Tony Burman can’t sit still. He shifts and fidgets, changes position, taps his foot, leans back in his chair, never losing balance. He gestures wildly as he talks, touching his hair, then his face, snapping his fingers to emphasize epiphanies. He doesn’t seem bored or distracted. Instead the movements seem like a physical manifestation of the wheels turning, as though talk and action are irrepressibly fused.

That motion happens against a suitable backdrop: Burman’s office is framed by a bank of monitors, mutely broadcasting American news underneath a thick stack of newspapers. A rack displays a smattering of magazines: Maclean’s, Newsweek, Time. His office is The Electric Kool-Aid Acid Test for the news junkie.

The title news junkie doesn’t quite cover it. Burman is, according to his business card, “Editor-in-Chief, CBC News and Current Affairs, CBC Radio and Television and Executive Director, CBC TV News, Current Affairs and Newsworld.” He has a chief of staff, a team he calls “the cabinet,” and unprecedented editorial power.

He needs it. Burman’s job, all 22 words of it, just might be the toughest in Canadian journalism. In addition to answering for all information programming that goes to air, he is at the helm of a massive, multi-stage integration at the CBC. He is streamlining radio news, television news and current affairs along with into a sleek, singular body. Editorial integration may revitalize the CBC, or it may become the biggest disaster in public broadcasting history. It’s been tried before and it failed. But Burman – controversial, feared, respected, driven – may, very possibly, pull it off.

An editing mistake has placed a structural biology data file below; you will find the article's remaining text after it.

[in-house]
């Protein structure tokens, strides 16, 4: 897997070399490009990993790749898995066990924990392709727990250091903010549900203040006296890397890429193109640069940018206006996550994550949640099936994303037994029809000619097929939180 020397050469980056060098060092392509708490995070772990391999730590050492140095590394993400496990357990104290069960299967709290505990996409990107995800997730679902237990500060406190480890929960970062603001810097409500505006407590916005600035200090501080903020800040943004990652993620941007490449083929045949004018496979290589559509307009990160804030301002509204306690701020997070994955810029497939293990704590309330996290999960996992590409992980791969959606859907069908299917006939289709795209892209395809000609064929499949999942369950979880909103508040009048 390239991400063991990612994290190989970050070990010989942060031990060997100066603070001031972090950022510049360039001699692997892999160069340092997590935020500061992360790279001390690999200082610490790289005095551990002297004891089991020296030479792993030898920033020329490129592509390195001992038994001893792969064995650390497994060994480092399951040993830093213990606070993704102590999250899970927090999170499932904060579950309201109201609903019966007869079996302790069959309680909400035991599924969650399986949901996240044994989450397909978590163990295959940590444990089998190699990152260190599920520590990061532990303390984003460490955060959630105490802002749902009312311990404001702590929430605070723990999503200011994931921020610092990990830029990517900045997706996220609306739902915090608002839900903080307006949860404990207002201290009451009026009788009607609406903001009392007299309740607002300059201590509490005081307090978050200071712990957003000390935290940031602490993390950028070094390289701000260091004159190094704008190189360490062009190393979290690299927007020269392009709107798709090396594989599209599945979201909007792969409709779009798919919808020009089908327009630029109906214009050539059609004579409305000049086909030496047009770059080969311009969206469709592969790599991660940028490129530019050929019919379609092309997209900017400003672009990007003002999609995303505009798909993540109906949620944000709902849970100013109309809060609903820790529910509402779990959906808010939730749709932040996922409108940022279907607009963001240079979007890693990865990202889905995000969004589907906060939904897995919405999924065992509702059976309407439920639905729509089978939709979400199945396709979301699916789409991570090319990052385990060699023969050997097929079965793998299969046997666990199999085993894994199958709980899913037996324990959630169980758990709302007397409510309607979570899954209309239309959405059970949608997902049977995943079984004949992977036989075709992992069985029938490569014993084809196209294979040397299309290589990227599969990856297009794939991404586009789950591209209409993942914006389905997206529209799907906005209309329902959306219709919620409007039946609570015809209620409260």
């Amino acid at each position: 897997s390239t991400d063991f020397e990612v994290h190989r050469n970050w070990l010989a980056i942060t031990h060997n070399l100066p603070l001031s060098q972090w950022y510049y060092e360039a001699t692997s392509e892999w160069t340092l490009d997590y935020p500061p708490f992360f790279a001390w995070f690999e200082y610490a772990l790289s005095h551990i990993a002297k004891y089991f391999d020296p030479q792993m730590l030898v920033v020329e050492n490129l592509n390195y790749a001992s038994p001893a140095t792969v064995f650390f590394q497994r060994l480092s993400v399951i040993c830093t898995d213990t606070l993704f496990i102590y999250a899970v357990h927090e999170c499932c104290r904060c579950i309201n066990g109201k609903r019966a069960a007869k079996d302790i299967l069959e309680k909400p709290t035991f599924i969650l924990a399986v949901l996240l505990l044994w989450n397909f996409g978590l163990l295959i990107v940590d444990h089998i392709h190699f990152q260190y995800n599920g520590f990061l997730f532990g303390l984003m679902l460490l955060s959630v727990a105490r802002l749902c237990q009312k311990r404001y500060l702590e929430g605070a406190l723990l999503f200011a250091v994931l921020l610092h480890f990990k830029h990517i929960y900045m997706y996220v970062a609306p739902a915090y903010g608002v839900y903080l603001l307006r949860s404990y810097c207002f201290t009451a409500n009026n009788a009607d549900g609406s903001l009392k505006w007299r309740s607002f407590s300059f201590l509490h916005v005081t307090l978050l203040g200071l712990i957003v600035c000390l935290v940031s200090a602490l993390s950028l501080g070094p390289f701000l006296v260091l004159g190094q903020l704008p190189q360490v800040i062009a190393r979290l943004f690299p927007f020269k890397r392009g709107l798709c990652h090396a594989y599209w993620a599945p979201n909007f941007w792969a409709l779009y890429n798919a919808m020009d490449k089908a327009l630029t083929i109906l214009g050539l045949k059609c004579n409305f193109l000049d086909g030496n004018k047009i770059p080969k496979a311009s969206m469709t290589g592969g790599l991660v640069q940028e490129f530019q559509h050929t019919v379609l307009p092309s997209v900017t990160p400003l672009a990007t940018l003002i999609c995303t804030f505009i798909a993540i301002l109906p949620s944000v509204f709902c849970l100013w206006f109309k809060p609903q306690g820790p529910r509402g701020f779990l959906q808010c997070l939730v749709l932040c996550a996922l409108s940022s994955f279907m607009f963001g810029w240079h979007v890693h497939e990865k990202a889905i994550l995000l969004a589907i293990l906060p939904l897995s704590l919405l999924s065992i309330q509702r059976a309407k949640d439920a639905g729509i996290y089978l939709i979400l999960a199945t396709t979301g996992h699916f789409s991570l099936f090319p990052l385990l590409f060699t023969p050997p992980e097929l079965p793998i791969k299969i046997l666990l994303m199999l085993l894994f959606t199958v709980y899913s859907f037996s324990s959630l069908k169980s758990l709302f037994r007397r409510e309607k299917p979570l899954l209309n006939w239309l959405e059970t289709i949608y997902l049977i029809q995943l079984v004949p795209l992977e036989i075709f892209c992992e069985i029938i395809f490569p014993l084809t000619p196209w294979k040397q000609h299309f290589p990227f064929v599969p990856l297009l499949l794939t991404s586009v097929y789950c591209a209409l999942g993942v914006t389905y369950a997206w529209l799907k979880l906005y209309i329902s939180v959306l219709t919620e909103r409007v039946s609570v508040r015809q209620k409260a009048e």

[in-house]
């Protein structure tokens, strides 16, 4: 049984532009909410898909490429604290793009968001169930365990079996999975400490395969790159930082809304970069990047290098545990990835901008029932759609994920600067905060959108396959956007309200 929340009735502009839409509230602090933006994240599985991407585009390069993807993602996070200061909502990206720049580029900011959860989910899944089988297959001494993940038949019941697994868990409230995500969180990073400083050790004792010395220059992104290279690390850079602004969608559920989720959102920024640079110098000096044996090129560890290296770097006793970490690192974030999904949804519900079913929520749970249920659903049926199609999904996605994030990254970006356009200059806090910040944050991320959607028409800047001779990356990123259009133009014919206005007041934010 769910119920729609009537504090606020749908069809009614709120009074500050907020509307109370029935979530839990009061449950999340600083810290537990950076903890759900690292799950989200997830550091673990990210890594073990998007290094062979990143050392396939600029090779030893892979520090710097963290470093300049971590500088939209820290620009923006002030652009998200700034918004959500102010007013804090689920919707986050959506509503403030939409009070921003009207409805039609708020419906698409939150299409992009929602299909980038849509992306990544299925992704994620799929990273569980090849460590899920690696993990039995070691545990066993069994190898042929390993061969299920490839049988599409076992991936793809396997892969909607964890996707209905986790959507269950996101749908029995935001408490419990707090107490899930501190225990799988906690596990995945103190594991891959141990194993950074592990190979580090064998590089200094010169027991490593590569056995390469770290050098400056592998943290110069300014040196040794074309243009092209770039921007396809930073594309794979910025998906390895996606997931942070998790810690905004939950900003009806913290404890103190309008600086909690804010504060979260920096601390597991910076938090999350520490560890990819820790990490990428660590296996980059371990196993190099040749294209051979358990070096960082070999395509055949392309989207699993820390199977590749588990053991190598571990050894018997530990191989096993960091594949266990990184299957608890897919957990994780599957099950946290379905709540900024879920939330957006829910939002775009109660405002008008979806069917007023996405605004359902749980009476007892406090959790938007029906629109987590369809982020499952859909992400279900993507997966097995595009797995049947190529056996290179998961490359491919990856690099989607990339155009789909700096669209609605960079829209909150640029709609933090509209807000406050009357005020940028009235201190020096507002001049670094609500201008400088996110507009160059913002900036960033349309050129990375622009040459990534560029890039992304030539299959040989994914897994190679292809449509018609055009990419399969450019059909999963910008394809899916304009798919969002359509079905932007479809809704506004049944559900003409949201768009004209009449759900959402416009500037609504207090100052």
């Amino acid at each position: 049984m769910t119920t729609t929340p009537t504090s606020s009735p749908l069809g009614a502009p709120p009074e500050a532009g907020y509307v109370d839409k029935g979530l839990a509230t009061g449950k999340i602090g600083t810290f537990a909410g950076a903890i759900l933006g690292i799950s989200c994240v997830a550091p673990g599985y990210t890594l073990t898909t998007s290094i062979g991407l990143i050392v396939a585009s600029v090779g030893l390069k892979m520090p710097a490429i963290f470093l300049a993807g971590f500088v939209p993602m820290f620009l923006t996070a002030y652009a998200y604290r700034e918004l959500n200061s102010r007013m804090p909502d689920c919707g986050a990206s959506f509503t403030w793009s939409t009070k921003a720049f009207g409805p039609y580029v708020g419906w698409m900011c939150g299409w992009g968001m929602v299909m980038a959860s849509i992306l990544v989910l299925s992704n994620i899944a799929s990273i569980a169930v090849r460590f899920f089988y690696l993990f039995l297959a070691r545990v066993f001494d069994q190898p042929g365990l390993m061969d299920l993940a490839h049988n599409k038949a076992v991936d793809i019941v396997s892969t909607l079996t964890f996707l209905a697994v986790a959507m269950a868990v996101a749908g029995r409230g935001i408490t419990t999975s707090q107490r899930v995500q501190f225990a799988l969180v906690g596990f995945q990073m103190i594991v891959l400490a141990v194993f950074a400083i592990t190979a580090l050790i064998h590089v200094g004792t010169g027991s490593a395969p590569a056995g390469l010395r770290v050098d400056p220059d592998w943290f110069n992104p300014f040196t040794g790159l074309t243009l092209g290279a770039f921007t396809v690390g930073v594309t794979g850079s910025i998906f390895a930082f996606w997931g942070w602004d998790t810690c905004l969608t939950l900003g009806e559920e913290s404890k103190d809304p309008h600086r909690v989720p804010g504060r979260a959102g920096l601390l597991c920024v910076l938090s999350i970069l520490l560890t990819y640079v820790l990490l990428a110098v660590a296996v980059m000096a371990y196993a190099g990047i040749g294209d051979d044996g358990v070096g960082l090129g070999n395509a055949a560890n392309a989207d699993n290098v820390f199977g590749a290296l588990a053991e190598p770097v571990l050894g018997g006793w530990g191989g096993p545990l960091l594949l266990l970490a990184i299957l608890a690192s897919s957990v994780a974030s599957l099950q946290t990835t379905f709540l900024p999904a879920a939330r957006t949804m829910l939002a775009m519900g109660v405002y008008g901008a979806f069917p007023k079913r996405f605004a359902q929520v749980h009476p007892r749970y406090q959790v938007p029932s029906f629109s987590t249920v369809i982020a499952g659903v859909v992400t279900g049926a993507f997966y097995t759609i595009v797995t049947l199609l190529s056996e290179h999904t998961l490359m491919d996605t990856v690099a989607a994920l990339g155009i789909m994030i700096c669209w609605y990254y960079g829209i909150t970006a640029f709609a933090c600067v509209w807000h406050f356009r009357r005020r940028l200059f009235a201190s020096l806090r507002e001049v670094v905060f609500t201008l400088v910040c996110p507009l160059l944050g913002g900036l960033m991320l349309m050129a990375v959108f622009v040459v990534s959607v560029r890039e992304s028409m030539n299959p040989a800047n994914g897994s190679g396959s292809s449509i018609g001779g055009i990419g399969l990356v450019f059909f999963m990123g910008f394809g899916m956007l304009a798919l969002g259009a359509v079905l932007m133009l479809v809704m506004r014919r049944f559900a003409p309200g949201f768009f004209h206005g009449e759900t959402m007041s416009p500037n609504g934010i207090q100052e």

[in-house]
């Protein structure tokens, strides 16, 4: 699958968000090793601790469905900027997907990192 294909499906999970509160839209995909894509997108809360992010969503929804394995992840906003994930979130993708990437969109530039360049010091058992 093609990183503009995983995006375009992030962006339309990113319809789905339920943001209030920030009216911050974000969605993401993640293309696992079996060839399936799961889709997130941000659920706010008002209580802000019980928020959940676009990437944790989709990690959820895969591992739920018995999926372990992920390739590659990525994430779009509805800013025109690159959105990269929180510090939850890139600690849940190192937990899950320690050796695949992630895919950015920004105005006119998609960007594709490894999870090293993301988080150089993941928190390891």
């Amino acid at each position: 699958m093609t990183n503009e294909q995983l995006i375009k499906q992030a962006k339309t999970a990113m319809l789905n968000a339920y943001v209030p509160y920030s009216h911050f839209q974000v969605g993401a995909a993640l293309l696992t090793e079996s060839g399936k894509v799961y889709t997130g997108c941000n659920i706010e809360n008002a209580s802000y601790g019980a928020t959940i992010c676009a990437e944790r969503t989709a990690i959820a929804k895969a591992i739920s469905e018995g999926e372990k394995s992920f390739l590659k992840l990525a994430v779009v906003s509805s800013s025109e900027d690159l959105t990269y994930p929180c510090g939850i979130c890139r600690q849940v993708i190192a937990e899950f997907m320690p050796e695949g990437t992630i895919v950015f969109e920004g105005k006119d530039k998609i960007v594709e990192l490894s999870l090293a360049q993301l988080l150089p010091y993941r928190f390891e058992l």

o o o

Burman is an elusive figure. He is always busy, out of town, in a hurry. He does things on his schedule and doesn’t waste time. Few people say they know him well. And there is a certain carefulness that descends around the subject of Tony Burman. People measure their responses, conscious of his power.

It’s a power that appears, at times, mythic. People say he never sleeps. (The suggestion amuses him.) “He sees everything we do and he seems to be able to either watch everything on tape or live,” says senior executive producer of CBC News and Newsworld Mark Bulgutch. “He watches everything on Newsworld and he watches every news and current affairs program on the main channel, and he hears everything on CBC radio. Nothing seems to get by him.”

Journalists, producers, vice presidents and anchors all report e-mails from him at bizarre times. Foreign correspondents notice him online at all hours. His feedback is direct, transmitted in e-mails that generally run under one of two subject lines: “Great show” or “About last night.” The latter zing with criticism, often including the phrase:”My dog wouldn’t even watch that.”